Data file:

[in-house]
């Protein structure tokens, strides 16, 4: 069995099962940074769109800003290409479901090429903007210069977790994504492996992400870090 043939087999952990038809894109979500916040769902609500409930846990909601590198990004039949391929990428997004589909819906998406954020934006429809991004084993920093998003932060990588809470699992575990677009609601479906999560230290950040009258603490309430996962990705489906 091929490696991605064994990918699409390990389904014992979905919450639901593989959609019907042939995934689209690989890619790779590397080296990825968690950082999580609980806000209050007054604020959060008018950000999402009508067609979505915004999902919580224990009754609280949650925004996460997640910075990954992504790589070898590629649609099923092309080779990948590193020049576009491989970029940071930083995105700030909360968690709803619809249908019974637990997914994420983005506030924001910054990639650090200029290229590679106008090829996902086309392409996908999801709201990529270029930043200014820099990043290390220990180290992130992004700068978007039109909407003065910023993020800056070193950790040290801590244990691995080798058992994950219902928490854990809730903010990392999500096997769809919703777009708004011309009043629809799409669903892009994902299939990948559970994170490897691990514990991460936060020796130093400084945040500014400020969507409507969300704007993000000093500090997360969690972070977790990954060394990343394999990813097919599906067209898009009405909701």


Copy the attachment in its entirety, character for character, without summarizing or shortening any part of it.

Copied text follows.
[in-house]
């Protein structure tokens, strides 16, 4: 069995099962940074769109800003290409479901090429903007210069977790994504492996992400870090 043939087999952990038809894109979500916040769902609500409930846990909601590198990004039949391929990428997004589909819906998406954020934006429809991004084993920093998003932060990588809470699992575990677009609601479906999560230290950040009258603490309430996962990705489906 091929490696991605064994990918699409390990389904014992979905919450639901593989959609019907042939995934689209690989890619790779590397080296990825968690950082999580609980806000209050007054604020959060008018950000999402009508067609979505915004999902919580224990009754609280949650925004996460997640910075990954992504790589070898590629649609099923092309080779990948590193020049576009491989970029940071930083995105700030909360968690709803619809249908019974637990997914994420983005506030924001910054990639650090200029290229590679106008090829996902086309392409996908999801709201990529270029930043200014820099990043290390220990180290992130992004700068978007039109909407003065910023993020800056070193950790040290801590244990691995080798058992994950219902928490854990809730903010990392999500096997769809919703777009708004011309009043629809799409669903892009994902299939990948559970994170490897691990514990991460936060020796130093400084945040500014400020969507409507969300704007993000000093500090997360969690972070977790990954060394990343394999990813097919599906067209898009009405909701």